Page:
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Film Doesn’t Lie: Michigan offensive gameplan versus Ohio State was great

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The results were mixed, but the coaches did their best.

Ohio State v Michigan Photo by Gregory Shamus/Getty Images

Michigan’s loss to 31-20 was brutal, for players, coaches, and fans. The Wolverines had a chance to win in the final minutes but the game ended up getting out of reach.

When your name is Jim Harbaugh, near perfection is expected, and when it is not achieved, finger pointing ensues, which extends to not only Harbaugh, but his offensive coaching staff, with Tim Drevno being one criticized regularly.

While the offense has had its fair share of issues throughout the 2017 season, coaching was not to blame against Ohio State. The game-plan was excellent. However, a sizable amount of plays piled up that didn’t succeed despite the staffs best efforts of putting their team in the best situation to win.

Michigan trotted out formations, new wrinkles, new plays against Ohio State. Plays that weren’t vanilla, nor were of complete trickery variety, time after time I kept saying to myself “I like this”, and a positive gain would transpire.

The offensive line had quite a good game, giving O’Korn time to operate more often than not, opening holes for the running backs to navigate through. The offensive line won the battle in the trenches for much of the afternoon. Credit to Drevno there?

This is in no way trying to pile on what has undoubtedly been a hard few days for John O’Korn, but the truth is the truth. If O’Korn hits open guys, delivers accurate passes, and doesn’t turn the ball over or absorb sacks when there are open targets, Michigan probably wins.

The continued mistakes and missed opportunities kept points off the board, and kept Michigan’s defense on the field far too long (they were gassed in the fourth quarter). On pass plays, Michigan’s receivers had a lot of separation most of the time, they just weren’t found or they had no chance of catching the inaccurate pass thrown their direction.

I looked at the game film and picked some plays that were both successful, and unsuccessful. What both categories have in common is that every play mentioned was a good play call.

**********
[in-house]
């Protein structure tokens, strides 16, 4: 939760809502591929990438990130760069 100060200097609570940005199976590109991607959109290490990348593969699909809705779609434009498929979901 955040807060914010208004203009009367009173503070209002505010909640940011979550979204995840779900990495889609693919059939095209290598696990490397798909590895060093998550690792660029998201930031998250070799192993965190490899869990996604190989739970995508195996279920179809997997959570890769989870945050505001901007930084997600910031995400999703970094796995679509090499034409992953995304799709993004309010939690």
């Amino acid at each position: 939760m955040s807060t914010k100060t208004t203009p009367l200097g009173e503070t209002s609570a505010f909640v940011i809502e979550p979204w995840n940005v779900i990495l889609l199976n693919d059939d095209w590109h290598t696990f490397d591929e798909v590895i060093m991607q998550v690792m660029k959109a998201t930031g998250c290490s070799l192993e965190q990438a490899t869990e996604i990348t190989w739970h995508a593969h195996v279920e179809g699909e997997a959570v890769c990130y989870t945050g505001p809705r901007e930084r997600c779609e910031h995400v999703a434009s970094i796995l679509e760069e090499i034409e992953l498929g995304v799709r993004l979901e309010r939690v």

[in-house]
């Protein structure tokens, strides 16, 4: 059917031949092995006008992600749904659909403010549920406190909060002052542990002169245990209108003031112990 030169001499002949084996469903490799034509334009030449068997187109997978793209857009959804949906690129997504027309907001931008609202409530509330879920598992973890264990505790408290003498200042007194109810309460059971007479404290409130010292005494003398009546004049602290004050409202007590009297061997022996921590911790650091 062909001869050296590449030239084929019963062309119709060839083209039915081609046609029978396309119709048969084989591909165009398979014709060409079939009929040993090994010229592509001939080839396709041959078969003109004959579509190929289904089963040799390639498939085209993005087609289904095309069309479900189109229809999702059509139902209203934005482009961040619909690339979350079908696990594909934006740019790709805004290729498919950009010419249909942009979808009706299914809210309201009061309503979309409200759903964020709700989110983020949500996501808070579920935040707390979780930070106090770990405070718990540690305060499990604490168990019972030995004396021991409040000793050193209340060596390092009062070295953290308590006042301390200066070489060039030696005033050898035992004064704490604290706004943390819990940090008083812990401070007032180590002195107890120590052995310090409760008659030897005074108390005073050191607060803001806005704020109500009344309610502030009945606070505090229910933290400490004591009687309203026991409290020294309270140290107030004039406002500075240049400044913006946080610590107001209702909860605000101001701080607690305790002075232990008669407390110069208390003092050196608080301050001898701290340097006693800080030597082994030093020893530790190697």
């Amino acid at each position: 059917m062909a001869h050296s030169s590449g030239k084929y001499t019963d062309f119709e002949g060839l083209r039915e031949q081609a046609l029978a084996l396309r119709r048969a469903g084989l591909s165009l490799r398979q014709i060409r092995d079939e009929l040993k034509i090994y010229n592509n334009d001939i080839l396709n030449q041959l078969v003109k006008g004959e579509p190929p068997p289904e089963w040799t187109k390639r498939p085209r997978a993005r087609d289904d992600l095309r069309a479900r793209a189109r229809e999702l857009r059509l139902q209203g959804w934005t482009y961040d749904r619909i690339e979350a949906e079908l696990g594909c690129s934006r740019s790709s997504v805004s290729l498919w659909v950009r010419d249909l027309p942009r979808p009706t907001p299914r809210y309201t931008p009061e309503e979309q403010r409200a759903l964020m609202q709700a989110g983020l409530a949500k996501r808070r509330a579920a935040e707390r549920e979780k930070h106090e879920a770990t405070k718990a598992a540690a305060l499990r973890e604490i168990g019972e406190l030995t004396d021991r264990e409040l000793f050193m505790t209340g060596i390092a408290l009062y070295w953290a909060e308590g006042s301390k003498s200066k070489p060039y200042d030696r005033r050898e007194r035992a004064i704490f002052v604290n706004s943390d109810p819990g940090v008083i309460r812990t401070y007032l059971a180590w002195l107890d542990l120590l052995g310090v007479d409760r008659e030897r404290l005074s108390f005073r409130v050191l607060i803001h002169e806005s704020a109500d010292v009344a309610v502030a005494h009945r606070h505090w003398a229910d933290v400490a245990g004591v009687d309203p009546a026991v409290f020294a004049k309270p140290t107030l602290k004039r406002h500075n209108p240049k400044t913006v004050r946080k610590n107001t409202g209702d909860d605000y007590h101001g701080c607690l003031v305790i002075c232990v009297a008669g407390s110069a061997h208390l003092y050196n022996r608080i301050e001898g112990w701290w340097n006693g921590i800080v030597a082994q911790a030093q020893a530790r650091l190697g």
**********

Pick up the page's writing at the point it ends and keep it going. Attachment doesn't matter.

FILM STUDY EXAMPLES

Good Play Call, Good Execution

It’s 3rd and long and Michigan needs to get into the red-zone. Ohio State likes manning up and playing with two safeties in these situations. O’Korn sees Gentry streaking down the field, it’s a simple go-route, but has his man beat and a height advantage. One of the few times O’Korn makes a clutch and accurate throw. Good play call, executed properly. Michigan ends up scoring on this drive.

Michigan has had success running the ball between the tackles against OSU, but that has started to change as the game has went on, defenders are crashing the middle of the field. O’Korn takes this option play himself and gets close to the first down marker. Anthony Broome and I were in the press-box thinking they should call this plau, and eventually they did. Another good play call that puts Michigan in a highly manageable third down situation.

This is a play-action pass that has nearly every Buckeye defenders eyes glued to the backfield, not recognizing it’s a pass just yet. This allows time for Mason Cole to flank out left for a key block to spring Kekoa Crawford’s screen pass reception for a gain the puts Michigan inside the ten. A really nice play drawn up and chosen at a critical time. Michigan ends up scoring on the drive and can thank this play for putting them in that situation.

This definitely looks like a run to the right side, but it is not. The shifty Chris Evans is involved with a play action look but sprints to the right side of the field for a swing screen. Evans catches it and makes a couple men miss to pick up a first down. The movement here and the unbalanced set created the first down opportunity.